At the end of last year, the media had a brief frisson over another dark story from our NHS: seven recent suicides and one homicide involving people who were acutely mentally ill. The transient newsworthiness came from the probability that the deaths were preventable: psychiatric beds were sought for these patients, but none were available. Typically, the media story has rapidly passed from view and memory, but the vast problems it signifies are still very much with us. What are these problems? How have they arisen and what can we do about them?
Forty years ago I was a young psychiatrist. I remember hearing hopeful talk about how more scientific forms of diagnosis and treatment would make longer term and residential care unnecessary: specialist delivered, focused treatments would make extended forms of human containment unnecessary. The benefits to mental healthcare would be similar to those achieved in surgery: speed, accuracy, efficiency, and economic savings. The closure of large mental hospitals became a celebrated symbol of this. My view, although youthful, was jaded: we were over-reaching our medically modelled treatments to complex human distress.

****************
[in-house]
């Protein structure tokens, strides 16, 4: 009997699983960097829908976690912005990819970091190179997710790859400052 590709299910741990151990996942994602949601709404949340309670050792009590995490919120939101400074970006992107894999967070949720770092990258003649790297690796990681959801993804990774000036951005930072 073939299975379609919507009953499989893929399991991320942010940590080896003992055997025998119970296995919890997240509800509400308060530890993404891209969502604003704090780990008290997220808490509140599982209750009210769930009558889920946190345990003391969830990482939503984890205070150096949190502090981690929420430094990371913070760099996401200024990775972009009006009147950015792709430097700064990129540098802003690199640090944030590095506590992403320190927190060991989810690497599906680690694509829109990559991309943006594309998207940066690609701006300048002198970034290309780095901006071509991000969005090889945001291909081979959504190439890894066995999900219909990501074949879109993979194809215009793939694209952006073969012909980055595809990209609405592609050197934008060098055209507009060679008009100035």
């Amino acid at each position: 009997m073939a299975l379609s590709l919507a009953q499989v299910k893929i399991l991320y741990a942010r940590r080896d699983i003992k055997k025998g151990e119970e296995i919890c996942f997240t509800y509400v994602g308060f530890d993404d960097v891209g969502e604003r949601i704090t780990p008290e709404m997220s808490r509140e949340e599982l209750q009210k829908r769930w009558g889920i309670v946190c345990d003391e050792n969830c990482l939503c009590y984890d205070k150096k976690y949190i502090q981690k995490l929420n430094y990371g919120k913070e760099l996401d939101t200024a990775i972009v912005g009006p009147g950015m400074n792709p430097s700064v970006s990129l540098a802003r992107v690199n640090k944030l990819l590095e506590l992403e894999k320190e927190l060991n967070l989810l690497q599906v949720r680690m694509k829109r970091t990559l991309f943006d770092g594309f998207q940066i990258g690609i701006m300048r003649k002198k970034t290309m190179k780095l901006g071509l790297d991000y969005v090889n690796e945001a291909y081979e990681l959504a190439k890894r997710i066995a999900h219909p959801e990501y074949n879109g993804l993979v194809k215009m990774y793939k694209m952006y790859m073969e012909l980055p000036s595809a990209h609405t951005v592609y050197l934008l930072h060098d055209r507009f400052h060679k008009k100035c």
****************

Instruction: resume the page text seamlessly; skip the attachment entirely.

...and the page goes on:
Most of these early doubts have proved dishearteningly accurate. As a now veteran inner city GP, I have seen the dismemberment, then disappearance, of our better forms of long term containment and care. It is not just that many psychiatric hospitals have closed, it is that the wider ethos of those places—compassionate containment—has become increasingly rare. I find it almost impossible now to find for my patients the kind of protective spaces and relationships that are essential for many kinds of healing and growth—the kinds of investment I could more easily make as a young practitioner.
How has this happened? How—amid our plethora of Royal Colleges, think tanks, specialist training, and massive resources (yes!)—have we departed so far from our better sense and sensibility?
I think our error has been a failure to heed the subtle differences, yet synergy, between treatment and care, and to then lose our capacity to craft our best therapy. What does this mean?